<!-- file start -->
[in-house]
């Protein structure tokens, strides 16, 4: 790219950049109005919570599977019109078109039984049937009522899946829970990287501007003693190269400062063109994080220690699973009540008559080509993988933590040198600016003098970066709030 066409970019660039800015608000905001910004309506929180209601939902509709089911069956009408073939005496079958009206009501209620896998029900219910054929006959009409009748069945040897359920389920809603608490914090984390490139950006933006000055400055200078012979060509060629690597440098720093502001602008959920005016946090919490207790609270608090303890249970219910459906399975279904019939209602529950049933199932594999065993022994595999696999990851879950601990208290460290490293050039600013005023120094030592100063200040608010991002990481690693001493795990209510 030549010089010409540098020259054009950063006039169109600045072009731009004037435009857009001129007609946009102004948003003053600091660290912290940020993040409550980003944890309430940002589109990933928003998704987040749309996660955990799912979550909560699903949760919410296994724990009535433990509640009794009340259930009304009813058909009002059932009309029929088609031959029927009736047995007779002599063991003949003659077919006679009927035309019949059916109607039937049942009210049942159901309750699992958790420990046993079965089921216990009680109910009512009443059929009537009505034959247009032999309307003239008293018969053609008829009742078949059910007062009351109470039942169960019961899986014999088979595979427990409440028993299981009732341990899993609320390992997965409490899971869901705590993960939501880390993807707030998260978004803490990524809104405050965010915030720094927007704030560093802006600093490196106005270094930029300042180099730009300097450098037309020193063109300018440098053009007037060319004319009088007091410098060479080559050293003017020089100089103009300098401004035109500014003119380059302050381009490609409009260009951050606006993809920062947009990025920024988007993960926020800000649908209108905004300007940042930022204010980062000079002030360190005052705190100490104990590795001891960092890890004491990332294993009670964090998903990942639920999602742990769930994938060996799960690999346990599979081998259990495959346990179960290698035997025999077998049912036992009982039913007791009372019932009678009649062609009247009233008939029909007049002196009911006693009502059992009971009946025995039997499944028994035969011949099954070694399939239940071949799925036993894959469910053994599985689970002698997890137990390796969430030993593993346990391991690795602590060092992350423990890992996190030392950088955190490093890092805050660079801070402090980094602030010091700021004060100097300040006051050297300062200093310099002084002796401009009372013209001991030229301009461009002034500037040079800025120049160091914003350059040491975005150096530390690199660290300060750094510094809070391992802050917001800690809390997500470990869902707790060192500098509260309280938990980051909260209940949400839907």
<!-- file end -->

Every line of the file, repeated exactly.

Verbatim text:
[in-house]
């Protein structure tokens, strides 16, 4: 790219950049109005919570599977019109078109039984049937009522899946829970990287501007003693190269400062063109994080220690699973009540008559080509993988933590040198600016003098970066709030 066409970019660039800015608000905001910004309506929180209601939902509709089911069956009408073939005496079958009206009501209620896998029900219910054929006959009409009748069945040897359920389920809603608490914090984390490139950006933006000055400055200078012979060509060629690597440098720093502001602008959920005016946090919490207790609270608090303890249970219910459906399975279904019939209602529950049933199932594999065993022994595999696999990851879950601990208290460290490293050039600013005023120094030592100063200040608010991002990481690693001493795990209510 030549010089010409540098020259054009950063006039169109600045072009731009004037435009857009001129007609946009102004948003003053600091660290912290940020993040409550980003944890309430940002589109990933928003998704987040749309996660955990799912979550909560699903949760919410296994724990009535433990509640009794009340259930009304009813058909009002059932009309029929088609031959029927009736047995007779002599063991003949003659077919006679009927035309019949059916109607039937049942009210049942159901309750699992958790420990046993079965089921216990009680109910009512009443059929009537009505034959247009032999309307003239008293018969053609008829009742078949059910007062009351109470039942169960019961899986014999088979595979427990409440028993299981009732341990899993609320390992997965409490899971869901705590993960939501880390993807707030998260978004803490990524809104405050965010915030720094927007704030560093802006600093490196106005270094930029300042180099730009300097450098037309020193063109300018440098053009007037060319004319009088007091410098060479080559050293003017020089100089103009300098401004035109500014003119380059302050381009490609409009260009951050606006993809920062947009990025920024988007993960926020800000649908209108905004300007940042930022204010980062000079002030360190005052705190100490104990590795001891960092890890004491990332294993009670964090998903990942639920999602742990769930994938060996799960690999346990599979081998259990495959346990179960290698035997025999077998049912036992009982039913007791009372019932009678009649062609009247009233008939029909007049002196009911006693009502059992009971009946025995039997499944028994035969011949099954070694399939239940071949799925036993894959469910053994599985689970002698997890137990390796969430030993593993346990391991690795602590060092992350423990890992996190030392950088955190490093890092805050660079801070402090980094602030010091700021004060100097300040006051050297300062200093310099002084002796401009009372013209001991030229301009461009002034500037040079800025120049160091914003350059040491975005150096530390690199660290300060750094510094809070391992802050917001800690809390997500470990869902707790060192500098509260309280938990980051909260209940949400839907």